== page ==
But I'd be wrong, because Registered Dietitian Tara Collingwood is out there for Nesquik to tell parents that chocolate milk is a healthy, perhaps even necessary, choice.

I know this because a close friend of mine and father of recently AYSO soccer enrolled twin 8 year olds and a 5 year old, has been sending me the signed by Collingwood promotional materials that arrive courtesy of AYSO in his inbox.

Here are Collingwood's "Hydration Guidelines" that recommend not only post game chocolate milk, but also suggest kids quaff 4-8oz of a sports drink for every 15 minutes played.

Here's Collingwood's post game snacks handout which of course includes chocolate milk.

Here's Collingwood's grocery list that includes chocolate milk (with its nearly double the per drop calories of Coca-Cola along with 2.5 teaspoons of added sugar per cup) in her list of "best foods"

Here's Collingwood's game day recommendations, which if my calculations are remotely accurate, would provide my friend's barely moving 5 and 8 year olds with somewhere between 400-600 game based calories, and more than a day's worth of added sugar (especially if drinking sport drinks ever 15 minutes as she recommends) apiece.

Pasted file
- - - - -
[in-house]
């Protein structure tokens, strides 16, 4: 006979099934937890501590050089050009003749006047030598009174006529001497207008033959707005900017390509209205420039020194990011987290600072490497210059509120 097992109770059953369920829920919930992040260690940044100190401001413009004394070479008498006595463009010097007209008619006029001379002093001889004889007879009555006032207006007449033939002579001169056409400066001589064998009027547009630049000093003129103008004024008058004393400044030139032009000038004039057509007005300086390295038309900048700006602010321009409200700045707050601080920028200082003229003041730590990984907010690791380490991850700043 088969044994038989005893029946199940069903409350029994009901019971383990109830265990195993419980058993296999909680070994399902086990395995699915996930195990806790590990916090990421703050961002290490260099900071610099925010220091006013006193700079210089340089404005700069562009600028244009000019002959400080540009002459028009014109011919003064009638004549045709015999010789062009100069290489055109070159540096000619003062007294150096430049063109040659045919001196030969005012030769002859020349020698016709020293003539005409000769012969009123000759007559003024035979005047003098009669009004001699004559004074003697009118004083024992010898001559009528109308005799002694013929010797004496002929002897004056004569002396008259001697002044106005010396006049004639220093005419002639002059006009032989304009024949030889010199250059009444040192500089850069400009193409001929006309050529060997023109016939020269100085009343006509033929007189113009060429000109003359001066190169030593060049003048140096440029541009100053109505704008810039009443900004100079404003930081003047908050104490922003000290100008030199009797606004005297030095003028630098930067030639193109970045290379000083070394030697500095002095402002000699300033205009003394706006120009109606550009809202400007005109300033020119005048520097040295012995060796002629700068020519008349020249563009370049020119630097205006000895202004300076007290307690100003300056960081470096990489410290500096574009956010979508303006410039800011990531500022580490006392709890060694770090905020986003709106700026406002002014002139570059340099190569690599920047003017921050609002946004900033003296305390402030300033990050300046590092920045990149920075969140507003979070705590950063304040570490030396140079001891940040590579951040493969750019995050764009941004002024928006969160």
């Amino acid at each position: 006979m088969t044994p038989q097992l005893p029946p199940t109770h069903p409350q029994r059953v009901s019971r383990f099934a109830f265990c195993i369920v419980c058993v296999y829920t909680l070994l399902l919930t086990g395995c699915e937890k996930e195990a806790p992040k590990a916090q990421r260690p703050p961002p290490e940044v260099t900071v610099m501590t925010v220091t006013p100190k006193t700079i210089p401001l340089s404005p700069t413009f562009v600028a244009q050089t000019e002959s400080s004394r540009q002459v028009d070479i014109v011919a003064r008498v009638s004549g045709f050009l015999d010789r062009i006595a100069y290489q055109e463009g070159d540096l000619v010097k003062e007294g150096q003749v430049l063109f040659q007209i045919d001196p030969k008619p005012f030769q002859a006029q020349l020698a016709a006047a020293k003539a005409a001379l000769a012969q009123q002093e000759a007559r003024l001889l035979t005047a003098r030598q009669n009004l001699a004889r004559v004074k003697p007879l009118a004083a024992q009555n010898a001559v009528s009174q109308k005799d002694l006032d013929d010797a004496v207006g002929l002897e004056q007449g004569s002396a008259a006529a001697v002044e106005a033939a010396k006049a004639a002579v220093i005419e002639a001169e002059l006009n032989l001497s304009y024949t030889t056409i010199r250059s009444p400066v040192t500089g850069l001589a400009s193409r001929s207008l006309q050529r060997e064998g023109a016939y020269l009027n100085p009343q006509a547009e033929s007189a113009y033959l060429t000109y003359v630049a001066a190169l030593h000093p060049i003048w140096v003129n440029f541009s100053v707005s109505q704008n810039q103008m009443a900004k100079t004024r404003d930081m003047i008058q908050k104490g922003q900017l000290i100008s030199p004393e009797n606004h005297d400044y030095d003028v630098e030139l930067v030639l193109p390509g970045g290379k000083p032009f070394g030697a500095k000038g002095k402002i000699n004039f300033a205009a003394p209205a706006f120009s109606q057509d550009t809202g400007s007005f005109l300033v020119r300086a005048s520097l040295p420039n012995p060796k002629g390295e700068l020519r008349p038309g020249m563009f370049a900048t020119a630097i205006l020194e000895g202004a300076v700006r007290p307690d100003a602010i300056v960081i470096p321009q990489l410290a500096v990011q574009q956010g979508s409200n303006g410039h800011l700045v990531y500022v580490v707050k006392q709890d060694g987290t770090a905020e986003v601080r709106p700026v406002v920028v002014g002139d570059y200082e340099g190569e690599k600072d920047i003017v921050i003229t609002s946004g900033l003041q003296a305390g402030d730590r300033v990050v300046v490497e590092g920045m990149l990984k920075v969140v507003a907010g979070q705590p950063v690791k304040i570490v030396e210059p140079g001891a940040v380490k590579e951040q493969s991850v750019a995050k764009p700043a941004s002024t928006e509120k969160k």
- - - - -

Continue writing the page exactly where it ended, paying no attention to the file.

And here's Collingwood touting chocolate milk as one of 5 "must-have" foods alongside spinach, salmon, bananas, and whole wheat wraps.

And please don't think that AYSO cares enough about your kids to not allow Nesquik to target them directly with marketing either.

Nesquik has also paid Latina Mommy Bloggers to spread the word about the miraculous marriage of soccer and sugar-sweetened milk.

Here's another

And another

And another